Offline Feebee

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Re: Spirals/Lunges and lightheadedness?
« Reply #3 on: September 29, 2016, 11:51:34 AM »
@fsk8r - I won't be able to skate between now and next Thursday, but I'll try both of those things when I do - I did think of the breathing thing that Matsumoto mentioned and tried to focus on that the last time I skated; it's surprisingly tough to do, think about breathing while doing a spiral, haha - I'm so focused on everything else (raising the leg higher, straightening my skating leg, etc.)

Offline fsk8r

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Re: Spirals/Lunges and lightheadedness?
« Reply #4 on: September 29, 2016, 02:28:37 PM »
@fsk8r - I won't be able to skate between now and next Thursday, but I'll try both of those things when I do - I did think of the breathing thing that Matsumoto mentioned and tried to focus on that the last time I skated; it's surprisingly tough to do, think about breathing while doing a spiral, haha - I'm so focused on everything else (raising the leg higher, straightening my skating leg, etc.)

Don't focus on the breathing in, focus on the breathing out. Breathing in will happen anyway. And breathing out will help you relax and get the leg higher.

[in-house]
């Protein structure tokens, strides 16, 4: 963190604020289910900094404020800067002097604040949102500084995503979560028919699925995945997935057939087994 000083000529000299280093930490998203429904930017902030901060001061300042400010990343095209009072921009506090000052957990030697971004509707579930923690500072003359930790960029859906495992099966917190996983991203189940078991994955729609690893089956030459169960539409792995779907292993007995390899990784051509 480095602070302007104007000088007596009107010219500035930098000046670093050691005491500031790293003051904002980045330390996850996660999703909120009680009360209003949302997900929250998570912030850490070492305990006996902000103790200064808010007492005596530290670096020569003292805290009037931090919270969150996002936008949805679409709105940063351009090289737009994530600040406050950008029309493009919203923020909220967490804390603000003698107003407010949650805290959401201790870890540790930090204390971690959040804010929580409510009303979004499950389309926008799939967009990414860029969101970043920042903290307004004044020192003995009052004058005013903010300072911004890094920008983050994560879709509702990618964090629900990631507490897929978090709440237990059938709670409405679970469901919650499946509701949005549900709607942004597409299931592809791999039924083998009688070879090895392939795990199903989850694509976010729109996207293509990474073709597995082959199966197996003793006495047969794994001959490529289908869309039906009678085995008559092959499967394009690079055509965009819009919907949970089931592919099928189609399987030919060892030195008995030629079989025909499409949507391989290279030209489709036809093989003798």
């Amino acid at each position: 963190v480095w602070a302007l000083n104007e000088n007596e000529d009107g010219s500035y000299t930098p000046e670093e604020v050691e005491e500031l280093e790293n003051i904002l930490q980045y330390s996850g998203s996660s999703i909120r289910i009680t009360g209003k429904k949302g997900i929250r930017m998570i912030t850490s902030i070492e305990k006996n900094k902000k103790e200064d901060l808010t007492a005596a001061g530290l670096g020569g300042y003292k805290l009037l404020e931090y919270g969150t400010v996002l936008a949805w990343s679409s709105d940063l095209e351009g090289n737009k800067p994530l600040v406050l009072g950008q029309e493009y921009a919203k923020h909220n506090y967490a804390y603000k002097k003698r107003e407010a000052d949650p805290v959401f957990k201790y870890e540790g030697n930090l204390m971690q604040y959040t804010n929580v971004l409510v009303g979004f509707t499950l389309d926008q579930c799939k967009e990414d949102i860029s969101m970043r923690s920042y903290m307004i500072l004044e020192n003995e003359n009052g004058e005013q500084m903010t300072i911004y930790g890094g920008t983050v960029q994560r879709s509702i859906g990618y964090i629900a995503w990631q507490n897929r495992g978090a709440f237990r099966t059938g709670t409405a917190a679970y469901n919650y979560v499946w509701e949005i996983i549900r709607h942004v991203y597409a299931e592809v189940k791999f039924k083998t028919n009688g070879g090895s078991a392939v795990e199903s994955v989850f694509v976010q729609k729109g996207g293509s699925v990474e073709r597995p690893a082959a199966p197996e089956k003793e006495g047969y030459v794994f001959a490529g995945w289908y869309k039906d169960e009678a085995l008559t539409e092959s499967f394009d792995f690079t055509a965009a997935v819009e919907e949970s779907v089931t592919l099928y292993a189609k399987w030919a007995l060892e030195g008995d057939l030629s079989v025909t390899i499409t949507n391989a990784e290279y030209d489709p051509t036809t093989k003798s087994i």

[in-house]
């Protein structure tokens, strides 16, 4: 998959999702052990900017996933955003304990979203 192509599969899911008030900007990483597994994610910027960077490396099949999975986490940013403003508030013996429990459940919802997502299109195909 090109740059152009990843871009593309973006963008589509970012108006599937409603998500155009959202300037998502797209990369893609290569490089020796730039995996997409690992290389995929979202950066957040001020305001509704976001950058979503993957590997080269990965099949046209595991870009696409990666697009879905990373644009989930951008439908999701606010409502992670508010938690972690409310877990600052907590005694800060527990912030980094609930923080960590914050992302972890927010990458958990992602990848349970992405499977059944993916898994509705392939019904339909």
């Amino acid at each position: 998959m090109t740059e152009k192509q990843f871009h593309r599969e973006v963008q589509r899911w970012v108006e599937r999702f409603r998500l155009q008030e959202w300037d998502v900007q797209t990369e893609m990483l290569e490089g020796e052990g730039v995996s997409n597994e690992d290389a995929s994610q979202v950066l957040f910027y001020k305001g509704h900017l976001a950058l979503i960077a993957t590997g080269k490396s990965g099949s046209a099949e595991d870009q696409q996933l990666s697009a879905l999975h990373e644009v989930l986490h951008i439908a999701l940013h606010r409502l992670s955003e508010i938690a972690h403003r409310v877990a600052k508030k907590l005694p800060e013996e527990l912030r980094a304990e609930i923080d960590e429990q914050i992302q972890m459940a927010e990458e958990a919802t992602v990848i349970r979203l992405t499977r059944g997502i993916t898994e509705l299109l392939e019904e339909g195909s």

My ballet teacher emphasises to keep moving through out. So he wants the leg to be continually lifting throughout the spiral and for the back to be continually arching, but it helps emphasise continuing slow movement on the way up and on the way down.

Offline rd350

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Re: Spirals/Lunges and lightheadedness?
« Reply #5 on: September 29, 2016, 04:55:46 PM »
I get lightheaded too if I come out of my spiral too quickly.  I do try and look at the end of the rink and have some neck/upper back extension too but the speed coming back to vertical seems to play the biggest role for me.
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Offline Query

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Re: Spirals/Lunges and lightheadedness?
« Reply #6 on: September 30, 2016, 01:02:43 PM »
If you pass out in spiral position, you could hit your head on the ice, break it open, and maybe die. I've seen people fracture their skulls skating. It's one of the most dangerous injuries you can have on the ice.

But I'm confused. Shouldn't raising your leg, and lowering your head, increase the blood pressure to your brain? AFAICT, that is recommended treatment for low blood pressure events. Could this just be an unaccustomed orientation effect?